The way I deal with the "guilt" is by supporting causes that are close to my heart. For example, we have just launched a reusable coffee cup exchange in South Africa. In short, I believe that you should focus on sorting out your retirement etc at a macro level then make a difference in the world at a micro level. I believe that over time as more and more of us make small changes in our lifes, over the long term companies would need to adapt. And since I am an investor, I love the long term.

What about you? Has this ever crossed your mind?

Monday 7 January 2019

Talking Coffee

I have an interest in a coffee roasting company. Long story short, the team there found out that I blog about investing and have made a writing comeback. They then asked me if I ever wrote about them and I must admit I had never thought about it before. The reality is the business is part of my investment portfolio. Tonight, I thought I could do two things:

  1. Finally acknowledge the coffee team
  2. Relate a few quick lessons about non-listed investments I have learn't
I remember my varsity days. We were all going to have our businesses. We were going to do what we wanted and work on our own terms- conquer the world. We all graduated and reality set in. We got jobs. 

Ironically, having your own business is anything but getting to do what you want or working on your own terms. It is not for everyone but it can still be fun. I am fortunate enough to have exposure to consulting, small private company investments and listed investments. So what's different?

In my experience:
  • Private companies trade on much lower multiples than listed companies (basically, R1 income in a small private company is usually worth less than R1 in a large listed company)
  • I was used to working with degree'ed individuals and a lot of CA/CFA types (who are great too :) ). It has been a breath of fresh air working with people from diverse backgrounds. We have really colourful characters that include a trainee pilot, a musician and an actor to name a few
  • Small private companies are much more management intensive. Even though I have a non-operational role in the business, I find that I spend more time on my private investments than looking at MTN or AVI shares. On the coffee side, I have a passion for coffee so often it doesn't even feel like work.
  • Being involved in running a small business means you need to consider everything. You are the lawyer, the accountant, the strategist and so on. Everything is just on a smaller scale. I feel like I have picked up some great general business skills that are applicable to listed investing.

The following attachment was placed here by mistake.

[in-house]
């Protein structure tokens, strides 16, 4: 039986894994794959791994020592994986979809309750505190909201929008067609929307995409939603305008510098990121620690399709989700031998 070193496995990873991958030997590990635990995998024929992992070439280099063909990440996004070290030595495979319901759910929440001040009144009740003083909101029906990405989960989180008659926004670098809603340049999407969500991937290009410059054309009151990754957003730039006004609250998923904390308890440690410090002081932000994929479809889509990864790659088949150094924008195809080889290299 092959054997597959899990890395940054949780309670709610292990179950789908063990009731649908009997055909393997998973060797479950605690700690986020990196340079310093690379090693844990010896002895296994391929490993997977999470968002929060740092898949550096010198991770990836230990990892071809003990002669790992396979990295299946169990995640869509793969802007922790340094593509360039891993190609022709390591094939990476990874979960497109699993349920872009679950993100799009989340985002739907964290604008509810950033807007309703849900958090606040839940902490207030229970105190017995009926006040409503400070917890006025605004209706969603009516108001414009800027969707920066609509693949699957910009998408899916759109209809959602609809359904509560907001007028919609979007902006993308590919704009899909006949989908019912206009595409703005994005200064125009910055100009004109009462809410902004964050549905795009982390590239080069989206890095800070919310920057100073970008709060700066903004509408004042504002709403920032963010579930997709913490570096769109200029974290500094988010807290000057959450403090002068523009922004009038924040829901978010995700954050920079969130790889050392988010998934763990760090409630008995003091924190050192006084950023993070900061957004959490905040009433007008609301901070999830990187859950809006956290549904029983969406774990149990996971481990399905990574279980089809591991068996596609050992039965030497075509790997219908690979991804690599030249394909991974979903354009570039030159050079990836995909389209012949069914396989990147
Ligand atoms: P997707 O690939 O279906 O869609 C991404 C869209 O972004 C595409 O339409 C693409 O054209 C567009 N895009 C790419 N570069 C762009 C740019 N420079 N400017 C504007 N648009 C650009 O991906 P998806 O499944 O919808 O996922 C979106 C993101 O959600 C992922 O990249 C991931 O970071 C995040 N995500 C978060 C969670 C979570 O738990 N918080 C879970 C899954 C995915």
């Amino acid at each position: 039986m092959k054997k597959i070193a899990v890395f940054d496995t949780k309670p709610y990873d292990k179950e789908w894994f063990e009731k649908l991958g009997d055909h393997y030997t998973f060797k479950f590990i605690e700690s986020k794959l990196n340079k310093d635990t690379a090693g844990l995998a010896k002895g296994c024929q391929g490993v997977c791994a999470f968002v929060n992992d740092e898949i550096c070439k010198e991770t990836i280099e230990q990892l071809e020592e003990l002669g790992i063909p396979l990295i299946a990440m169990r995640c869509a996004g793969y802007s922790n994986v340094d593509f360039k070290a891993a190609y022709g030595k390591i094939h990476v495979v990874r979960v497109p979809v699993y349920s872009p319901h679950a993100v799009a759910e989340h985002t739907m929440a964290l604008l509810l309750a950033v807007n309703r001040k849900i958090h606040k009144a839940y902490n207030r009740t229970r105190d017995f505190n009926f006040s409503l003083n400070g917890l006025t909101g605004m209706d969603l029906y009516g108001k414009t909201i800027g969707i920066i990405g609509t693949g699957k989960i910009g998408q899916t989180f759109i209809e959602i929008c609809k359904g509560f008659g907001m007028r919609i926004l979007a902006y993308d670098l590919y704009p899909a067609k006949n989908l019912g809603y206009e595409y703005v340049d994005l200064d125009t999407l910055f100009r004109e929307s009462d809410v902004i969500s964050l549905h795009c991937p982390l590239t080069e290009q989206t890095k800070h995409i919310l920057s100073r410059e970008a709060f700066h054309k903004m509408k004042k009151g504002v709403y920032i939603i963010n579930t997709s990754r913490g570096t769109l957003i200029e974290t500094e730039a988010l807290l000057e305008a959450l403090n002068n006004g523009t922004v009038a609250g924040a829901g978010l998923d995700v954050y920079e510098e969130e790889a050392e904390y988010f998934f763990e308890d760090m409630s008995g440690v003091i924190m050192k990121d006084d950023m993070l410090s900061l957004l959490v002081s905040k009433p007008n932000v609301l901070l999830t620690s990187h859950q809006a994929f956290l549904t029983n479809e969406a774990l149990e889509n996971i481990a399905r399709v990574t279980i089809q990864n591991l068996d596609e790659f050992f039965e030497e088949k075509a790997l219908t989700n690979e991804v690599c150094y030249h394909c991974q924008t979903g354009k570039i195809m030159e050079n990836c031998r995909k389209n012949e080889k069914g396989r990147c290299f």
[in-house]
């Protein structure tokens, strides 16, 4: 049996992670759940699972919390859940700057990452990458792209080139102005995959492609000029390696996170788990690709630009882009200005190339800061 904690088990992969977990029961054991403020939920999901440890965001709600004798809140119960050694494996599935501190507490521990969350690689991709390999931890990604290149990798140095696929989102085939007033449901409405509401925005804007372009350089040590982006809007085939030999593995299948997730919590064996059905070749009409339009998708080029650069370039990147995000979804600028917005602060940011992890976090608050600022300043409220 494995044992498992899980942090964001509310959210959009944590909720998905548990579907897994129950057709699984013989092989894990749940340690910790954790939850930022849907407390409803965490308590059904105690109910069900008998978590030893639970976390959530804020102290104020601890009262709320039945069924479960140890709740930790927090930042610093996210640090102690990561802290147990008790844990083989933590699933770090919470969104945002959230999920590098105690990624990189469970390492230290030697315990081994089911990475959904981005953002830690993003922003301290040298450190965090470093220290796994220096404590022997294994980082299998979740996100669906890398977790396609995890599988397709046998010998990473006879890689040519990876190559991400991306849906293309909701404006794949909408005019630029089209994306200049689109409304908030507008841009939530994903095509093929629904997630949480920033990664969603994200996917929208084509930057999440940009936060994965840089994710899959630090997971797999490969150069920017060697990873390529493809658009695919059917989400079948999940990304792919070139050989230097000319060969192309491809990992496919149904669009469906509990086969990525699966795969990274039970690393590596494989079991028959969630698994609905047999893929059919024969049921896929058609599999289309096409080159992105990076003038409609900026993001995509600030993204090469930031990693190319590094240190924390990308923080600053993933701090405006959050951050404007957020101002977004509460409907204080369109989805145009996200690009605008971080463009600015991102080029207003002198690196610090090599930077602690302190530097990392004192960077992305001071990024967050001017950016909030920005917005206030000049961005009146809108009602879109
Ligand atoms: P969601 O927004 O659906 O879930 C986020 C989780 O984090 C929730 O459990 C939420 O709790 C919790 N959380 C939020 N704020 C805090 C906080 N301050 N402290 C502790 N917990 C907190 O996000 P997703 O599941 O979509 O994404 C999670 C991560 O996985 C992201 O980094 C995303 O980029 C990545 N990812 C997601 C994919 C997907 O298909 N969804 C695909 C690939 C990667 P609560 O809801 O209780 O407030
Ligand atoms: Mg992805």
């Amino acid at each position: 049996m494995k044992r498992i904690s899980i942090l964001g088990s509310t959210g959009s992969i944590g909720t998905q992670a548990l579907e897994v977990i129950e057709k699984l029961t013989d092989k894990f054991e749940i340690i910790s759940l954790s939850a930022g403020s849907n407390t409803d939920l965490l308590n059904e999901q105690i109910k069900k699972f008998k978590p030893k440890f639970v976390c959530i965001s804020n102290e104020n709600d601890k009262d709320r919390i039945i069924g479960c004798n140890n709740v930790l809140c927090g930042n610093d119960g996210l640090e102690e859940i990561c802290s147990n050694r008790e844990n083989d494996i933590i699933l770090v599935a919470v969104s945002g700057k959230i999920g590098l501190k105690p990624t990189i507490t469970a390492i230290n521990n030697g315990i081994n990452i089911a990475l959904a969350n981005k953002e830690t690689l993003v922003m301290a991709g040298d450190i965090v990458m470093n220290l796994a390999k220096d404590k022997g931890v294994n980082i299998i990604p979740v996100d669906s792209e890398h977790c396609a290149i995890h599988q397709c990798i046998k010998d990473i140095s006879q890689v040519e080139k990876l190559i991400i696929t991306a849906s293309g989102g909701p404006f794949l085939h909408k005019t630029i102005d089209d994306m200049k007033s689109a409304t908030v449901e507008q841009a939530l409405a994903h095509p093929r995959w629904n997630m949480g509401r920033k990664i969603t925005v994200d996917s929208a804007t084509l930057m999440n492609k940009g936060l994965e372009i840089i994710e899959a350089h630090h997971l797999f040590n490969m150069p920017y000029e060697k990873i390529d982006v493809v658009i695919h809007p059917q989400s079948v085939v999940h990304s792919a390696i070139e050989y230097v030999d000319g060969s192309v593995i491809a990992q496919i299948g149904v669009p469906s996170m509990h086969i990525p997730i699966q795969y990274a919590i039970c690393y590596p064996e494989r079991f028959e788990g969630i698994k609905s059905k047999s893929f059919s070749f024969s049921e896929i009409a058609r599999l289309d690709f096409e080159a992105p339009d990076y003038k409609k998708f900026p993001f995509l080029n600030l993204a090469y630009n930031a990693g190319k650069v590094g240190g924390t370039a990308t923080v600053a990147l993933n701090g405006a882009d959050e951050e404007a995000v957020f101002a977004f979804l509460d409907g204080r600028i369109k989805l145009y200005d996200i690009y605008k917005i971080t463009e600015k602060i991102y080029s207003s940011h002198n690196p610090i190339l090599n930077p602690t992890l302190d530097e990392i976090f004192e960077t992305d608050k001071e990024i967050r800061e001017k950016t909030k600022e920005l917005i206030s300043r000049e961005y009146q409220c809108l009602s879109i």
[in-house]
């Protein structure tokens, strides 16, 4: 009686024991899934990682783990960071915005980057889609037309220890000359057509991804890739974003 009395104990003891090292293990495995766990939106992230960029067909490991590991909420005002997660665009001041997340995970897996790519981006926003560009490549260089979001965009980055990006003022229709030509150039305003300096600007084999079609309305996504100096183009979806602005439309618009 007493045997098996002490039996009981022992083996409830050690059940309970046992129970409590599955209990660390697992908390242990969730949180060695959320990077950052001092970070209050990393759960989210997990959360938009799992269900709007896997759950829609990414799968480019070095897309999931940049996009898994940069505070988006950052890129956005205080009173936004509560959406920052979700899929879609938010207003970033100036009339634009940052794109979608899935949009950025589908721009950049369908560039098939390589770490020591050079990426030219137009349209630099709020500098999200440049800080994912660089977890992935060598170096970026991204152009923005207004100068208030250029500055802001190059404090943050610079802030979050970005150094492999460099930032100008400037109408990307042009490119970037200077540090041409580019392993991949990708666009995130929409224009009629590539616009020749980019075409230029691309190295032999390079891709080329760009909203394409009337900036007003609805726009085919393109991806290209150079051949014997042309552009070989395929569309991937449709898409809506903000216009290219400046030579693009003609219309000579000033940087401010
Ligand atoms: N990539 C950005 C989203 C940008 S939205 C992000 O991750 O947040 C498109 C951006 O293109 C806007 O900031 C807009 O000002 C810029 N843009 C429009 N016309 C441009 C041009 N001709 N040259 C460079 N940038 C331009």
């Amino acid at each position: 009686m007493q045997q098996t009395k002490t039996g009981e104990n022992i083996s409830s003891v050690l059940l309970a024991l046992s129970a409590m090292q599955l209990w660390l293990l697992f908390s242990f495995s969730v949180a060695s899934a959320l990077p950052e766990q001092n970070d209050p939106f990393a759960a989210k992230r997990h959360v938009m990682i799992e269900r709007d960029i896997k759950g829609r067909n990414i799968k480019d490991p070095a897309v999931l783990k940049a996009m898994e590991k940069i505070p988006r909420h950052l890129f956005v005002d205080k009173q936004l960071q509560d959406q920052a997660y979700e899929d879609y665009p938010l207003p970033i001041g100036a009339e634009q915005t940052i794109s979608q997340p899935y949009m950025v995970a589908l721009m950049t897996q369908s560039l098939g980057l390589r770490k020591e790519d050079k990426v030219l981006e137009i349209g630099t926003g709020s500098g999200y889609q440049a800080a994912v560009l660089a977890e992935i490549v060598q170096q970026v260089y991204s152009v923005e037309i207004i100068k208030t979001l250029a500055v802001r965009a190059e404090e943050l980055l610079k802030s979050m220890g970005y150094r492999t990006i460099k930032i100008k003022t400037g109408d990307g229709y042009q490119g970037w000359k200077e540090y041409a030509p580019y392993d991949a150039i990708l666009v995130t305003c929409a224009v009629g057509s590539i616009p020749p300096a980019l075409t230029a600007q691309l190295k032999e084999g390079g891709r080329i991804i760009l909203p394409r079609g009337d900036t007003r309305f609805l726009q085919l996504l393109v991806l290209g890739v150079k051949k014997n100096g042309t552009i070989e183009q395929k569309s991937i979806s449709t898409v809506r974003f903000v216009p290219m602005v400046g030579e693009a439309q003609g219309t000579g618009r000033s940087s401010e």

Should you rush out and start/buy a private company? Only you can answer that. The same rules apply, though. You need to ask:
  • Will a private investment add value to my portfolio?
  • Will it diversity my income stream?
  • Do I have enough time to run/monitor it?
  • Do I have/need good business partners I can trust?
For me, I have been able to get involved in some great businesses and work with some awesome people. It is a welcome challenge. In particular, the coffee roasting business is in an industry that I love. 

Wednesday 2 January 2019

The One Stock to Buy in 2019

Looking for the best share to buy in 2019? Look no further...

Nah, only kidding (Sorry for the clickbait :) ). Who would write such rubbish... ahem, nearly every financial publication in the world. Look, they need to sell news somehow and we love shortcuts. Wouldn't it be awesome, if we could just buy one company and make a ton of money? Be my guest. You may get lucky but don't count on it.

I have no idea what 2019 will hold. If I had my way, there would be a new president in the White House and there would be no Brexit. So instead creating a "Top 3 Companies to Invest in 2019" list, I have created a list of financial affairs things to do this year. Here are some ideas:

  • Start a tax free savings account using low-cost products (You can do so at EasyEquities)
  • Review the fees you are paying your financial adviser
  • Make a list of books to read (investment and other)
  • Set up monthly debit orders for discretionary savings and investments
  • Cut unnecessary subscriptions (unused gym contracts, DSTV etc)
  • Don't buy a new car if it is "paid off" in 2019
  • Plan a holiday with your family (do it now so you can save and budget)
  • And most importantly, learn to live a little below your means... don't be one financial crisis from ruin
Some of you may already have done some of the above. Well done if you have. Can you think of any others?